Patience is a virtue, but not one that has ever come easily to me. As a teacher I have learned to bite my tongue through uncomfortable silences, learned to let my students learn through trial and error. As a manager I have learned through my own trial and error that taking the time to train others to do new work really is better than doing everything myself. As a mother I learned to draw strength from silence during endless hours draped over the side of a NICU crib.
As a wife and as a friend, my patience is still a work in progress. I like to think my urgency to have and to do and to achieve everything right now right this minute is somehow one of my character fortunes rather than flaws, but I suspect it is as frustrating for my loved ones as it is for me. Because at the end of the day, every now and then at least, everybody likes to come home, sit down, take a deep breath, and sit very, very still. This, of course, is why my meditation practice and my running habit are so critical to my sanity and survival, because sitting still takes a lot of practice, and sometimes the only way to get your brain to sit still is by exerting your body in the most extreme way you know how.
Lately, though, the little patience I’ve learned for myself seems to be running out.
Last week my parents moved from the house they’ve lived in for fifteen years (twice an eternity compared to the typical moving habits of my family). My husband pitched his first two prospective clients for a new business he seems suddenly to be involved in. My daughter was accepted to a new school. The woman I hired to be my right hand was lured away to a dream job at a dream school. Everywhere around me there is change, everywhere around me there is movement. And all I can do is sit and watch it all pass me by. All I can do is wait.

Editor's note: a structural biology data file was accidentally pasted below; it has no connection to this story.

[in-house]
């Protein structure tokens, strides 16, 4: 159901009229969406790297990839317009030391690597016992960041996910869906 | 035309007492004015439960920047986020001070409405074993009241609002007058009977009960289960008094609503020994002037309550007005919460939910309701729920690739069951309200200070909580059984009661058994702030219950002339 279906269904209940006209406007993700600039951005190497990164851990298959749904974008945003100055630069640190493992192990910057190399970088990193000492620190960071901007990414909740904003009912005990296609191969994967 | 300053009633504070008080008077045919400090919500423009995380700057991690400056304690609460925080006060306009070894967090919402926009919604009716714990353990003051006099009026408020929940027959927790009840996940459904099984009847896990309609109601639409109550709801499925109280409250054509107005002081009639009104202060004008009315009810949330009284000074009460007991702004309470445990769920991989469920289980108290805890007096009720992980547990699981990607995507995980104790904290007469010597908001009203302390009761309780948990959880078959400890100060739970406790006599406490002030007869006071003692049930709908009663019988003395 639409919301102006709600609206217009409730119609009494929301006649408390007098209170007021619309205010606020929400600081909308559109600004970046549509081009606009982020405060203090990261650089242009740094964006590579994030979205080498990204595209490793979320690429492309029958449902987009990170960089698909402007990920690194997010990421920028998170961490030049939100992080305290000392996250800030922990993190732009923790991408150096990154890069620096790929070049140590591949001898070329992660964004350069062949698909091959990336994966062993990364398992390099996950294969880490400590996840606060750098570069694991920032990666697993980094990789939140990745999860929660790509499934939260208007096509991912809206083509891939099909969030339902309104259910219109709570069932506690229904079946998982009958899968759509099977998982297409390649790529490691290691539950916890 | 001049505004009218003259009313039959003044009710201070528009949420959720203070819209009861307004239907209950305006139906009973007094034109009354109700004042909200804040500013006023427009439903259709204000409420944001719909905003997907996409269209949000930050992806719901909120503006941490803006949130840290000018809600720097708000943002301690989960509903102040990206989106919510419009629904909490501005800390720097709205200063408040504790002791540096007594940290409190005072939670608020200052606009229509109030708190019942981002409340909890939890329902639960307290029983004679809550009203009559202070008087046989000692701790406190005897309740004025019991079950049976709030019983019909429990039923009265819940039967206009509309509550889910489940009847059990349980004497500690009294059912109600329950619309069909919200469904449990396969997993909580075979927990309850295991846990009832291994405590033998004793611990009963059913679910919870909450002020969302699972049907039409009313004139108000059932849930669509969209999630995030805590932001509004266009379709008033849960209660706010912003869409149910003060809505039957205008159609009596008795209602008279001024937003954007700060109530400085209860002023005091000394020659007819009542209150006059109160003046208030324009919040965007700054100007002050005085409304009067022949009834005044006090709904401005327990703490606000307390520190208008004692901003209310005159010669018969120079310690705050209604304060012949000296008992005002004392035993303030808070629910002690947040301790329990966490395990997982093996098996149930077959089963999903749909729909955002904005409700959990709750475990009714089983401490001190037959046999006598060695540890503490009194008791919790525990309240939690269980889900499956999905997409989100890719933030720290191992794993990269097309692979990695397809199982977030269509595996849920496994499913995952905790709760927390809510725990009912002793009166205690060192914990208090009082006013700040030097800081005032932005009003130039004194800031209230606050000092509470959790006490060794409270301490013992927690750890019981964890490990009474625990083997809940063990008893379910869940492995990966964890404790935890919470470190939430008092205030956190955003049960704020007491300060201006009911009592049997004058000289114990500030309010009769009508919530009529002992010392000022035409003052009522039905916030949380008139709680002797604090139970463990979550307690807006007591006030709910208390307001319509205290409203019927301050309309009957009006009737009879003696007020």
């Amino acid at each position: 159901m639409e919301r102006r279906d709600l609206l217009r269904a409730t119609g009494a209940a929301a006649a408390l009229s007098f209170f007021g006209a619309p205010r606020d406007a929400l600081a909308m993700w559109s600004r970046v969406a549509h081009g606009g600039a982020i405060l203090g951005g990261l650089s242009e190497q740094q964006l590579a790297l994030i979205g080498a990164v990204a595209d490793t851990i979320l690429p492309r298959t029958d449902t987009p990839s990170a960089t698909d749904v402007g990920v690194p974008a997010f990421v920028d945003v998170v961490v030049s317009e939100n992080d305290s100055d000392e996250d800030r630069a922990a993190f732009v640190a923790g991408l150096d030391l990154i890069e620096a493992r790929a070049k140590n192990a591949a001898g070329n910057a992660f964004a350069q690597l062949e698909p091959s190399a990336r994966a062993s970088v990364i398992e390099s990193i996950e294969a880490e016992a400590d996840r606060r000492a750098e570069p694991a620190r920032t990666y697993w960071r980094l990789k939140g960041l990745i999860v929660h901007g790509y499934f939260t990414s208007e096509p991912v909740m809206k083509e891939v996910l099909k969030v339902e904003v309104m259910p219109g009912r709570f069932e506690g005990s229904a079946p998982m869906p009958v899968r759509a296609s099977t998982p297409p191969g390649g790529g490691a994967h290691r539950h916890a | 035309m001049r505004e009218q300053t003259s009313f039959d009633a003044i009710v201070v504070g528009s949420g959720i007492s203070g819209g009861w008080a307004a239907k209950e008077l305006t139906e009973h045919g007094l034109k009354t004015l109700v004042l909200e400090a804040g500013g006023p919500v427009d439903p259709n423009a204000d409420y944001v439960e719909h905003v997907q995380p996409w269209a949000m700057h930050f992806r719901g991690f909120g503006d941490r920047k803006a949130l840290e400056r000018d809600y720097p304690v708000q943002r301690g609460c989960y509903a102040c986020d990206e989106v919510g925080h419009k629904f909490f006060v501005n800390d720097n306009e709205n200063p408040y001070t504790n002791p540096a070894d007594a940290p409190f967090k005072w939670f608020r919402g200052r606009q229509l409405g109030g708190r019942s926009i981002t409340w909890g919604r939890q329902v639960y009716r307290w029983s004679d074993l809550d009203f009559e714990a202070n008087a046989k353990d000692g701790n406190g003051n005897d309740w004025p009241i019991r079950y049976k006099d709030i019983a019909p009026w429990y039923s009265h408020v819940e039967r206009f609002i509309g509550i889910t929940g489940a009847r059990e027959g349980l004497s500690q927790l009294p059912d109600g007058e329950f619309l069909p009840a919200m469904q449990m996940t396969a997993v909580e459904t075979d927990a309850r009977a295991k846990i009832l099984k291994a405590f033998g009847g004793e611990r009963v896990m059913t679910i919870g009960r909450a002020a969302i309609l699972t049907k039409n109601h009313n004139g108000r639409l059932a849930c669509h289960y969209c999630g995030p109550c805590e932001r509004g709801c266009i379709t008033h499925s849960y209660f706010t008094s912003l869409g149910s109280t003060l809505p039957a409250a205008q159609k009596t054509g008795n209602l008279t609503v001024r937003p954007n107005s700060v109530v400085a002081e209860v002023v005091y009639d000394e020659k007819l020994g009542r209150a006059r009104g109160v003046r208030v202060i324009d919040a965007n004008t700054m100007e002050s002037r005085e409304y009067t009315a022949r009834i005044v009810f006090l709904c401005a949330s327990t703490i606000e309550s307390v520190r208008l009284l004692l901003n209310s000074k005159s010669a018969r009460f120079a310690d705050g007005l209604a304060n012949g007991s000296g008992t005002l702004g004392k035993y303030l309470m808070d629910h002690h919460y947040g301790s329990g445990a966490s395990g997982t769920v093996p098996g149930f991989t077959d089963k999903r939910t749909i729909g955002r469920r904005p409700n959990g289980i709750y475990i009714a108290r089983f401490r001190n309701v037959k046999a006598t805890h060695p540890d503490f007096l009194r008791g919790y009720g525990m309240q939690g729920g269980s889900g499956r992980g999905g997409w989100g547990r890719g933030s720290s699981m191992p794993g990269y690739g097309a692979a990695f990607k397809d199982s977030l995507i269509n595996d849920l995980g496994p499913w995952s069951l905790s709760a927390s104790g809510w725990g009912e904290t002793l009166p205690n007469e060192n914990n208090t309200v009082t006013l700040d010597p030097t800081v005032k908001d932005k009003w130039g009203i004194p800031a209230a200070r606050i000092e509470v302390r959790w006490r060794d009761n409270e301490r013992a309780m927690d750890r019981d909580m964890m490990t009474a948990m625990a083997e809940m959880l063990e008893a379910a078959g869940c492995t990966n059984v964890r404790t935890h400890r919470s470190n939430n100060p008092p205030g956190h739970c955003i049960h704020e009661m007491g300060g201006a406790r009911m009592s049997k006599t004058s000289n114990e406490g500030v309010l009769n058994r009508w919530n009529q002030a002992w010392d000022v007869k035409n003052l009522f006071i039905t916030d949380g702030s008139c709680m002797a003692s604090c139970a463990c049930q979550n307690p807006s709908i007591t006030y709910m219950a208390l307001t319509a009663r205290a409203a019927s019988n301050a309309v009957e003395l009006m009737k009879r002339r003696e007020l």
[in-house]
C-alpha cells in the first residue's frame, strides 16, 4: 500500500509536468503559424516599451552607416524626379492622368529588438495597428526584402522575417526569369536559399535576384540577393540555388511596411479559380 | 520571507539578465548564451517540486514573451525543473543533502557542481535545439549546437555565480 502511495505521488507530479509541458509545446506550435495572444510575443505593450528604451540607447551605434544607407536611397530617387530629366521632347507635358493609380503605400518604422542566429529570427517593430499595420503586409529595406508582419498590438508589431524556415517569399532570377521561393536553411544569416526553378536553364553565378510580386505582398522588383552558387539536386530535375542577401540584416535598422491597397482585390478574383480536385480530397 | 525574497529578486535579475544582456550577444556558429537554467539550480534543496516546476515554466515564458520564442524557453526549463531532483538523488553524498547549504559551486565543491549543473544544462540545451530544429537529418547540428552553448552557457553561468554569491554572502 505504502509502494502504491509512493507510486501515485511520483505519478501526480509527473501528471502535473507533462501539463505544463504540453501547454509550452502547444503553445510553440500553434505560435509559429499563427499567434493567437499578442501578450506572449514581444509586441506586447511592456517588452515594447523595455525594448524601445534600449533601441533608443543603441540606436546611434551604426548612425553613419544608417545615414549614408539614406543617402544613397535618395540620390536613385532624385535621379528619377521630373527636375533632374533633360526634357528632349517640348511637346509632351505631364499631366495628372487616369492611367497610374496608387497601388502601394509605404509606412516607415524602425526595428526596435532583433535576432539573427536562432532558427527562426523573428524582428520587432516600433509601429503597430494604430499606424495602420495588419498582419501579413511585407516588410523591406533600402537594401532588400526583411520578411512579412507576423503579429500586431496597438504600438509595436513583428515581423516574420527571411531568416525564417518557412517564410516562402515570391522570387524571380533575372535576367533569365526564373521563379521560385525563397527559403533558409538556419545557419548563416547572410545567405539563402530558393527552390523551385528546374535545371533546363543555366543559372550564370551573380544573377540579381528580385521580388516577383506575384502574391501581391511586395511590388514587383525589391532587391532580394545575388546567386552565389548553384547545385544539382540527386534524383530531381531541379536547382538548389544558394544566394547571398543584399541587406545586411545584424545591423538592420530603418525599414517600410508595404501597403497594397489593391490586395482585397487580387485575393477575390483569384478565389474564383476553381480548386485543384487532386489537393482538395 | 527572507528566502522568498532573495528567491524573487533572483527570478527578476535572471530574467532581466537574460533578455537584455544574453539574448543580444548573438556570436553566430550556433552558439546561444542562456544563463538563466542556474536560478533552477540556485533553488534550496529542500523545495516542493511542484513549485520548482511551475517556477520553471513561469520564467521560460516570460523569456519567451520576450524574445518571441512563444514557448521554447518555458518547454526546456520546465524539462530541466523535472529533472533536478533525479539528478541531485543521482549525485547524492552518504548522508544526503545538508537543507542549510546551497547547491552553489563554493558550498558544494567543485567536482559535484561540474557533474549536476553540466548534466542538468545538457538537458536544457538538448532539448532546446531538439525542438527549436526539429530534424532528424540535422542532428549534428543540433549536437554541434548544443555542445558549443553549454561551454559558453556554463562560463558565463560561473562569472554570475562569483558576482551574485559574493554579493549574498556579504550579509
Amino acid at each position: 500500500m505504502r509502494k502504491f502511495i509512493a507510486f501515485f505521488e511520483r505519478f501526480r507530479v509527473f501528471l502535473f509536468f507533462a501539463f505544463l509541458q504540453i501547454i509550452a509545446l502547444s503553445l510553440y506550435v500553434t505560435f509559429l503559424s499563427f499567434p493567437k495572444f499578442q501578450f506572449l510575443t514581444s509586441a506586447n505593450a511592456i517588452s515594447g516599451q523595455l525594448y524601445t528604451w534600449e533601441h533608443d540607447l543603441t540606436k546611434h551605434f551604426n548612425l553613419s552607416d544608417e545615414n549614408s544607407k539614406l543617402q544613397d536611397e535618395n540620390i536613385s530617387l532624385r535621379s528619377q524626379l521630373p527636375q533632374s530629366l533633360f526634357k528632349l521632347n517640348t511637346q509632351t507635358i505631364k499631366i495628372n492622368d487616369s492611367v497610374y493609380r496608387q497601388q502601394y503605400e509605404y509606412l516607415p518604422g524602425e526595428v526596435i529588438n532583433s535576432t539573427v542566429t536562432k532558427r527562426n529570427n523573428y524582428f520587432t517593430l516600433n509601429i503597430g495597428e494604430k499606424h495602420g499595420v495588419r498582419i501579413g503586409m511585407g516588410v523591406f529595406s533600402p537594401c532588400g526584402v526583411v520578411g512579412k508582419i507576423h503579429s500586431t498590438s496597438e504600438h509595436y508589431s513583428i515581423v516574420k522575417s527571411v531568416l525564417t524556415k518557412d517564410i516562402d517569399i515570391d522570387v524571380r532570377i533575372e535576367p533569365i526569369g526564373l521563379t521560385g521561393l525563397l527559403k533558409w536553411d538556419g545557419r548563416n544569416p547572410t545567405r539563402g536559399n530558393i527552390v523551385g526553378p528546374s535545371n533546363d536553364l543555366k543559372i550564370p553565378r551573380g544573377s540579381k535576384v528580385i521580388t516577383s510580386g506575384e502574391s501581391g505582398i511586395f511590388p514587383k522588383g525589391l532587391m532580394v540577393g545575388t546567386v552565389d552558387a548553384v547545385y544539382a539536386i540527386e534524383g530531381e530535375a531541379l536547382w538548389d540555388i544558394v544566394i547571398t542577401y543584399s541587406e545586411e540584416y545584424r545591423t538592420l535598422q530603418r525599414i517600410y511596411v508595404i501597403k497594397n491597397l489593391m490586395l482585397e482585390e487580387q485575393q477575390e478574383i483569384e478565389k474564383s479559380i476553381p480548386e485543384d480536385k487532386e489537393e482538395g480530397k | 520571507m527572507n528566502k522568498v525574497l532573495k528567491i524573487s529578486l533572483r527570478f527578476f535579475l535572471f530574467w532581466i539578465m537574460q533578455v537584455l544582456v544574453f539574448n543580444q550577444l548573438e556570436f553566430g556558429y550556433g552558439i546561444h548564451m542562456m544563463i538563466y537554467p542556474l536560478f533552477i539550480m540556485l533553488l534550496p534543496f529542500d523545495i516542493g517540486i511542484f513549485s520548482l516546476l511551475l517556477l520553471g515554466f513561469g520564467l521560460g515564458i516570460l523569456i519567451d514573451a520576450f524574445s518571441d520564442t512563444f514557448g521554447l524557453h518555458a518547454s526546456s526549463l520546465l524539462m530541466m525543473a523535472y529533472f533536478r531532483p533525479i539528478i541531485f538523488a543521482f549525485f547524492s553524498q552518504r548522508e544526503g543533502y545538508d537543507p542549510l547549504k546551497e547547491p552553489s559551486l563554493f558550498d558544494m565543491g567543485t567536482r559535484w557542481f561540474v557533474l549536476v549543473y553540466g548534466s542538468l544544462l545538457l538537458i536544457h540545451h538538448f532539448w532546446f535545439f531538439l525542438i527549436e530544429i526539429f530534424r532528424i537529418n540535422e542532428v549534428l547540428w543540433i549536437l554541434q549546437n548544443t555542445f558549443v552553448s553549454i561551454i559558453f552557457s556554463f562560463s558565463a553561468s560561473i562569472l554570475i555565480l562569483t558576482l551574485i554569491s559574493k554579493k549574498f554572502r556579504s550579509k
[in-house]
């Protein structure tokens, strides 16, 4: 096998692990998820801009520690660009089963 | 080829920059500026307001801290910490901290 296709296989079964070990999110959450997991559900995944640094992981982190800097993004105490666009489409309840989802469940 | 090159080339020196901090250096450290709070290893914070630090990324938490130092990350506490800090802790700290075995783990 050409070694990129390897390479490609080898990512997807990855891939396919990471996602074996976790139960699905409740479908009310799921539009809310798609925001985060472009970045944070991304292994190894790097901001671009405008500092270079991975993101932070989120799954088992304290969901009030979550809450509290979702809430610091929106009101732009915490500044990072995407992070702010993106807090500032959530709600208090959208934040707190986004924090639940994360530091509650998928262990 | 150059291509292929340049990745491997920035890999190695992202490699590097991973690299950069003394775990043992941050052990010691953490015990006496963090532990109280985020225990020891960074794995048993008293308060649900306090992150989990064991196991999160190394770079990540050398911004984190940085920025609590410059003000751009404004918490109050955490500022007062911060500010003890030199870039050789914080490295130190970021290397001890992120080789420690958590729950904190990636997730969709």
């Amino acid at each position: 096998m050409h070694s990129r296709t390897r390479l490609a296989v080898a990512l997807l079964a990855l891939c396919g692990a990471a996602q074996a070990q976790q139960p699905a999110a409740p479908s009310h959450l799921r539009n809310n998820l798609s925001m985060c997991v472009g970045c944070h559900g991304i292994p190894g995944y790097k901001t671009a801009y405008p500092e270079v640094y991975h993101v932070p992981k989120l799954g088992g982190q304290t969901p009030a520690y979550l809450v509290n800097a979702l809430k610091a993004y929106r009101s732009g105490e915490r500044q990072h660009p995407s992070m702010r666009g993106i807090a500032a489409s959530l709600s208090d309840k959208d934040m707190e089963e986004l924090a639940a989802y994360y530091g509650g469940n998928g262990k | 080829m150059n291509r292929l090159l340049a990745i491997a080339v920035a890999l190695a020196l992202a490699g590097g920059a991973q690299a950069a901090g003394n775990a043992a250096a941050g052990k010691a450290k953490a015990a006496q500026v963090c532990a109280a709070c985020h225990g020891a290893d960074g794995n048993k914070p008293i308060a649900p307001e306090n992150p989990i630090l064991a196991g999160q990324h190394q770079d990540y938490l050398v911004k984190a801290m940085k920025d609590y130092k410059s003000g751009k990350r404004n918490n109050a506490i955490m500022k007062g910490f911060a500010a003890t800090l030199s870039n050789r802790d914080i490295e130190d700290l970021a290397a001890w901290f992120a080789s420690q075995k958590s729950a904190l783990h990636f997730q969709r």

Last week, as my parents unpacked boxes and hung photos and chipped walkways through piles of possessions, I dropped my daughter off at their new (half the size of their old house) condo, then got onto the freeway driving in what felt to be the wrong direction. Forty-five minutes later a day of nonstop motion commenced – talking, listening, nodding, gesturing, laughing, smiling – mental motion, more than anything, a constant movement in my imagination of what might be compared with so many memories of the life that still was and still is.
That job I applied for a couple months back – that job I thought maybe I was on the fence about even wanting – it turns out I made it to the final three. And it turns out I’m not so on the fence about it after all. I drove home from a ten hour day of nonstop interviews feeling at once exhausted and invigorated, feeling hopeful but worried sick.
One of the best pieces of career advice that my father ever gave to me was that a job interview is not a one way street – I’m interviewing them just as much as they are interviewing me. It’s taken me a long time to reach a point in my career where I can afford to be so choosy about what job I choose next. I’m happy where I am now, they pay me well, and my schedule is about as flexible as it gets for a regular workaday office gig. Despite the inevitable itch that sinks in after more than half a decade of sitting in this very same spot on my resume, I don’t actually have a strong desire to leave.